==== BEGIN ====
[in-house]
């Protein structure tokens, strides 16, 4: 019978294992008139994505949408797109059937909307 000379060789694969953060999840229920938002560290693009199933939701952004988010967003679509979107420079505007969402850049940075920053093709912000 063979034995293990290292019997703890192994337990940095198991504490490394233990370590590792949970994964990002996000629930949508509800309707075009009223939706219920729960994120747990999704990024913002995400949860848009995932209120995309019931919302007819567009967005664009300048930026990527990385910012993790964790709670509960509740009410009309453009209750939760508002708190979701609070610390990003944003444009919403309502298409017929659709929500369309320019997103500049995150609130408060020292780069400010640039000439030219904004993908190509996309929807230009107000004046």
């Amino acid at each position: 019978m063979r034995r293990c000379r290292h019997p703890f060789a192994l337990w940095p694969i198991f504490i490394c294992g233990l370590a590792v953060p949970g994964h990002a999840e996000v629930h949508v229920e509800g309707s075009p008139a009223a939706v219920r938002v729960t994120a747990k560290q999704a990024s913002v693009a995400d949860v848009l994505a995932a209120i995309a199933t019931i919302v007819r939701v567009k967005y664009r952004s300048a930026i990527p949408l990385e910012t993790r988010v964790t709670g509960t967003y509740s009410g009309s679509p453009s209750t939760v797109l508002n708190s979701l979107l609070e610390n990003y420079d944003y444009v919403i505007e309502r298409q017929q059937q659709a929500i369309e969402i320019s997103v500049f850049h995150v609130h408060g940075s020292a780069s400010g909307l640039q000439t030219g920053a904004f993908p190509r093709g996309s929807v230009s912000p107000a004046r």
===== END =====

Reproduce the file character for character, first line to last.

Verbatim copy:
[in-house]
């Protein structure tokens, strides 16, 4: 019978294992008139994505949408797109059937909307 000379060789694969953060999840229920938002560290693009199933939701952004988010967003679509979107420079505007969402850049940075920053093709912000 063979034995293990290292019997703890192994337990940095198991504490490394233990370590590792949970994964990002996000629930949508509800309707075009009223939706219920729960994120747990999704990024913002995400949860848009995932209120995309019931919302007819567009967005664009300048930026990527990385910012993790964790709670509960509740009410009309453009209750939760508002708190979701609070610390990003944003444009919403309502298409017929659709929500369309320019997103500049995150609130408060020292780069400010640039000439030219904004993908190509996309929807230009107000004046």
């Amino acid at each position: 019978m063979r034995r293990c000379r290292h019997p703890f060789a192994l337990w940095p694969i198991f504490i490394c294992g233990l370590a590792v953060p949970g994964h990002a999840e996000v629930h949508v229920e509800g309707s075009p008139a009223a939706v219920r938002v729960t994120a747990k560290q999704a990024s913002v693009a995400d949860v848009l994505a995932a209120i995309a199933t019931i919302v007819r939701v567009k967005y664009r952004s300048a930026i990527p949408l990385e910012t993790r988010v964790t709670g509960t967003y509740s009410g009309s679509p453009s209750t939760v797109l508002n708190s979701l979107l609070e610390n990003y420079d944003y444009v919403i505007e309502r298409q017929q059937q659709a929500i369309e969402i320019s997103v500049f850049h995150v609130h408060g940075s020292a780069s400010g909307l640039q000439t030219g920053a904004f993908p190509r093709g996309s929807v230009s912000p107000a004046r």